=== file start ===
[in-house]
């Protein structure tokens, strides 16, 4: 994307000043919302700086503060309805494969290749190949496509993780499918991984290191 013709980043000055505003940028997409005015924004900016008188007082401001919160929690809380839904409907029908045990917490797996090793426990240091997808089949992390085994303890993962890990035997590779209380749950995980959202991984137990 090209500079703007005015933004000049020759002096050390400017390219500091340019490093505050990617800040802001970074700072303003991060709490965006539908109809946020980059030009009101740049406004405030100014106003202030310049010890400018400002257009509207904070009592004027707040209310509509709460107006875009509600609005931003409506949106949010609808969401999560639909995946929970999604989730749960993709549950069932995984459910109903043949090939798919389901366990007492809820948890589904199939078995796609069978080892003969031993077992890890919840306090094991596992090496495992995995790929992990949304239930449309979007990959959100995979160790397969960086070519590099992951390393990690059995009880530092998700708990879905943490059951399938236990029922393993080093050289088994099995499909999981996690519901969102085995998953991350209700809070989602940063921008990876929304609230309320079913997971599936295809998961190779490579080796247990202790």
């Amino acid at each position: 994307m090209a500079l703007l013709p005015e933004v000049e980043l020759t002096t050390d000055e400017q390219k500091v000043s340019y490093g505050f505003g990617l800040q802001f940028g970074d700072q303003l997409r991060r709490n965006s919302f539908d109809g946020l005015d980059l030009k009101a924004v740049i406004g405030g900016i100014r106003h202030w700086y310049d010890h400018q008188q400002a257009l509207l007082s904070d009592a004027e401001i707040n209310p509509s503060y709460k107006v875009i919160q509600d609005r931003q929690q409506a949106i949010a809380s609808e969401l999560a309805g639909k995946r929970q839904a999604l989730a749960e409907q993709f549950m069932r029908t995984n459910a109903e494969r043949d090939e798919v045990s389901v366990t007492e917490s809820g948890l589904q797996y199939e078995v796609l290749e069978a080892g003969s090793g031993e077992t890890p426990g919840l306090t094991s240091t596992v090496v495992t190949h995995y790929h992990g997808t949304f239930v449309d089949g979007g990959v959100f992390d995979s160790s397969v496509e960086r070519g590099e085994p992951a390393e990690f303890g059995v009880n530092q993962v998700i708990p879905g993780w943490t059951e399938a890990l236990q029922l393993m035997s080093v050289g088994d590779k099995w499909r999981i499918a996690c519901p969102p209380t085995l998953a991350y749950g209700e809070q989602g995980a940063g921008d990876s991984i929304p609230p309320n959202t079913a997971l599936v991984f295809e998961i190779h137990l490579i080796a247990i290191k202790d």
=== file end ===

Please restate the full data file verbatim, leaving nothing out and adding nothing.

[in-house]
């Protein structure tokens, strides 16, 4: 994307000043919302700086503060309805494969290749190949496509993780499918991984290191 013709980043000055505003940028997409005015924004900016008188007082401001919160929690809380839904409907029908045990917490797996090793426990240091997808089949992390085994303890993962890990035997590779209380749950995980959202991984137990 090209500079703007005015933004000049020759002096050390400017390219500091340019490093505050990617800040802001970074700072303003991060709490965006539908109809946020980059030009009101740049406004405030100014106003202030310049010890400018400002257009509207904070009592004027707040209310509509709460107006875009509600609005931003409506949106949010609808969401999560639909995946929970999604989730749960993709549950069932995984459910109903043949090939798919389901366990007492809820948890589904199939078995796609069978080892003969031993077992890890919840306090094991596992090496495992995995790929992990949304239930449309979007990959959100995979160790397969960086070519590099992951390393990690059995009880530092998700708990879905943490059951399938236990029922393993080093050289088994099995499909999981996690519901969102085995998953991350209700809070989602940063921008990876929304609230309320079913997971599936295809998961190779490579080796247990202790």
């Amino acid at each position: 994307m090209a500079l703007l013709p005015e933004v000049e980043l020759t002096t050390d000055e400017q390219k500091v000043s340019y490093g505050f505003g990617l800040q802001f940028g970074d700072q303003l997409r991060r709490n965006s919302f539908d109809g946020l005015d980059l030009k009101a924004v740049i406004g405030g900016i100014r106003h202030w700086y310049d010890h400018q008188q400002a257009l509207l007082s904070d009592a004027e401001i707040n209310p509509s503060y709460k107006v875009i919160q509600d609005r931003q929690q409506a949106i949010a809380s609808e969401l999560a309805g639909k995946r929970q839904a999604l989730a749960e409907q993709f549950m069932r029908t995984n459910a109903e494969r043949d090939e798919v045990s389901v366990t007492e917490s809820g948890l589904q797996y199939e078995v796609l290749e069978a080892g003969s090793g031993e077992t890890p426990g919840l306090t094991s240091t596992v090496v495992t190949h995995y790929h992990g997808t949304f239930v449309d089949g979007g990959v959100f992390d995979s160790s397969v496509e960086r070519g590099e085994p992951a390393e990690f303890g059995v009880n530092q993962v998700i708990p879905g993780w943490t059951e399938a890990l236990q029922l393993m035997s080093v050289g088994d590779k099995w499909r999981i499918a996690c519901p969102p209380t085995l998953a991350y749950g209700e809070q989602g995980a940063g921008d990876s991984i929304p609230p309320n959202t079913a997971l599936v991984f295809e998961i190779h137990l490579i080796a247990i290191k202790d």